One of the first things Contractor did after becoming conscious was to absolve Griffith of all blame for the injury. He also turned down a demand for banning bouncers. He returned to India once it was considered safe for him to travel and resumed playing cricket after 10 months. He tried valiantly to return to the national side but the selectors did not oblige him despite a polished innings of 130 in the final of the Duleep Trophy ahead of the tour of Australia in 1967.
Contractor’s injury and his return to India paved the way for Pataudi to lead the country from the third Test of that series onwards. In fact Pataudi was to captain the national side through the entire decade, save a solitary Test when he was indisposed, and he used this long stint to mould a side that was capable of standing up to the best in the world. In all probability, Contractor too would have had a long reign at the helm had this injury not come in his way. But such are the ways of fate and it was Contractor’s destiny that his days in international cricket came to a sudden halt when his career was in full bloom.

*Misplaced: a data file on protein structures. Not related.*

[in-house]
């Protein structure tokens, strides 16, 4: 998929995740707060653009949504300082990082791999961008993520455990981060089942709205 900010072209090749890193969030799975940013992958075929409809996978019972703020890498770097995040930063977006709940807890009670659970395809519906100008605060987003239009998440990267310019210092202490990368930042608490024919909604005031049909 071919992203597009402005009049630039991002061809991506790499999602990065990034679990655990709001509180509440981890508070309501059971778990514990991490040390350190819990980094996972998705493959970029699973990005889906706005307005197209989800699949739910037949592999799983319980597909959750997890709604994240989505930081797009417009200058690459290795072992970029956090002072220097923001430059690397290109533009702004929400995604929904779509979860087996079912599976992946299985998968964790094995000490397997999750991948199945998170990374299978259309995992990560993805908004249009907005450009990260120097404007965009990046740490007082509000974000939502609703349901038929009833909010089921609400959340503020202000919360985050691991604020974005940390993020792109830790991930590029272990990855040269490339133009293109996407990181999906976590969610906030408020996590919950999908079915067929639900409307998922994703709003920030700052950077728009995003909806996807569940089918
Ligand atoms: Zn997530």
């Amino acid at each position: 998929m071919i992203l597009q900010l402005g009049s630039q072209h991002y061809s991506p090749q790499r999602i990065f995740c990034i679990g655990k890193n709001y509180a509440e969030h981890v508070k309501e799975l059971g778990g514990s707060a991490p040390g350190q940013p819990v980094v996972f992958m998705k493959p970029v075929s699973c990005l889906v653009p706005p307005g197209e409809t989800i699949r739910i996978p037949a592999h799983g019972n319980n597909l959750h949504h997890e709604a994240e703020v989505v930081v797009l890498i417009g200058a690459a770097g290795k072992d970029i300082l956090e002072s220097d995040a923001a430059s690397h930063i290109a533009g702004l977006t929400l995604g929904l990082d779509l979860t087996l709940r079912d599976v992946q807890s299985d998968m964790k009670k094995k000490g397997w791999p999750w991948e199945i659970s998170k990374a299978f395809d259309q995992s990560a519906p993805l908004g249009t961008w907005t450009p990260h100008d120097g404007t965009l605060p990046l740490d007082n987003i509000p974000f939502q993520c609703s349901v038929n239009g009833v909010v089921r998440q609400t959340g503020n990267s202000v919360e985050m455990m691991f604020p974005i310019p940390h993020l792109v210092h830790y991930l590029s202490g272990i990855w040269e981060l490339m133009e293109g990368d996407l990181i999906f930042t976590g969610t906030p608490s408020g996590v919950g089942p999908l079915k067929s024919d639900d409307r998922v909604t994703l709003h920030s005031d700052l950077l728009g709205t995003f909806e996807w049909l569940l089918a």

Before we conclude, a thought must be spared for the conditions in which the game was played during those days. Hall and Griffith were certainly among the fastest bowlers that cricket had seen and they did not hesitate to bowl bouncers. There were no helmets at that time and the other protective equipment in use were rather primitive. Further pitches were not covered, there were no restrictions regarding the number of short-pitched balls and even sight screens were not available in all first-class matches. But batsmen surmounted all these challenges by their technical skill and mental fortitude. They never flinched nor took their eyes off the ball and seldom got hit by the red cherry. Contractor was one of the less fortunate ones who suffered a serious injury that curtailed his career but he showed the courage to get back to the game.
Let us salute Contractor and doff our hats. He showed us that he is a Nari (tiger) not only by name but by his actions as well.
(The author is a former international cricket umpire and a senior bureaucrat)